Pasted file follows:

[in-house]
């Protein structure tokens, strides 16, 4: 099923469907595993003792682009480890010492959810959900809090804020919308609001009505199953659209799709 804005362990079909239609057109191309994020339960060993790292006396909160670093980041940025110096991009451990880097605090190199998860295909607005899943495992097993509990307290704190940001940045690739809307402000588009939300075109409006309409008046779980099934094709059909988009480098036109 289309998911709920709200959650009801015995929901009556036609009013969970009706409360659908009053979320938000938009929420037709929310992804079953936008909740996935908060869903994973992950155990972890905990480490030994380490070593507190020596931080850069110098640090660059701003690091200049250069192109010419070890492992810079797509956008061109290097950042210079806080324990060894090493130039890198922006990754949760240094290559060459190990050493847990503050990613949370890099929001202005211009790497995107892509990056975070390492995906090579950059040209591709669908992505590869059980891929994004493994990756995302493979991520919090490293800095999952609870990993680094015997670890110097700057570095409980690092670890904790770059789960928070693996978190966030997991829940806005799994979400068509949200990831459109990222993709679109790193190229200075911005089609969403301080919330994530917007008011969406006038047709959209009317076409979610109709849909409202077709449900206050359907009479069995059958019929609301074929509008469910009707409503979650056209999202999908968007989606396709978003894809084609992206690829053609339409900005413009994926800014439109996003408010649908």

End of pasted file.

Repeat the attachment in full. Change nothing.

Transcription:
[in-house]
């Protein structure tokens, strides 16, 4: 099923469907595993003792682009480890010492959810959900809090804020919308609001009505199953659209799709 804005362990079909239609057109191309994020339960060993790292006396909160670093980041940025110096991009451990880097605090190199998860295909607005899943495992097993509990307290704190940001940045690739809307402000588009939300075109409006309409008046779980099934094709059909988009480098036109 289309998911709920709200959650009801015995929901009556036609009013969970009706409360659908009053979320938000938009929420037709929310992804079953936008909740996935908060869903994973992950155990972890905990480490030994380490070593507190020596931080850069110098640090660059701003690091200049250069192109010419070890492992810079797509956008061109290097950042210079806080324990060894090493130039890198922006990754949760240094290559060459190990050493847990503050990613949370890099929001202005211009790497995107892509990056975070390492995906090579950059040209591709669908992505590869059980891929994004493994990756995302493979991520919090490293800095999952609870990993680094015997670890110097700057570095409980690092670890904790770059789960928070693996978190966030997991829940806005799994979400068509949200990831459109990222993709679109790193190229200075911005089609969403301080919330994530917007008011969406006038047709959209009317076409979610109709849909409202077709449900206050359907009479069995059958019929609301074929509008469910009707409503979650056209999202999908968007989606396709978003894809084609992206690829053609339409900005413009994926800014439109996003408010649908």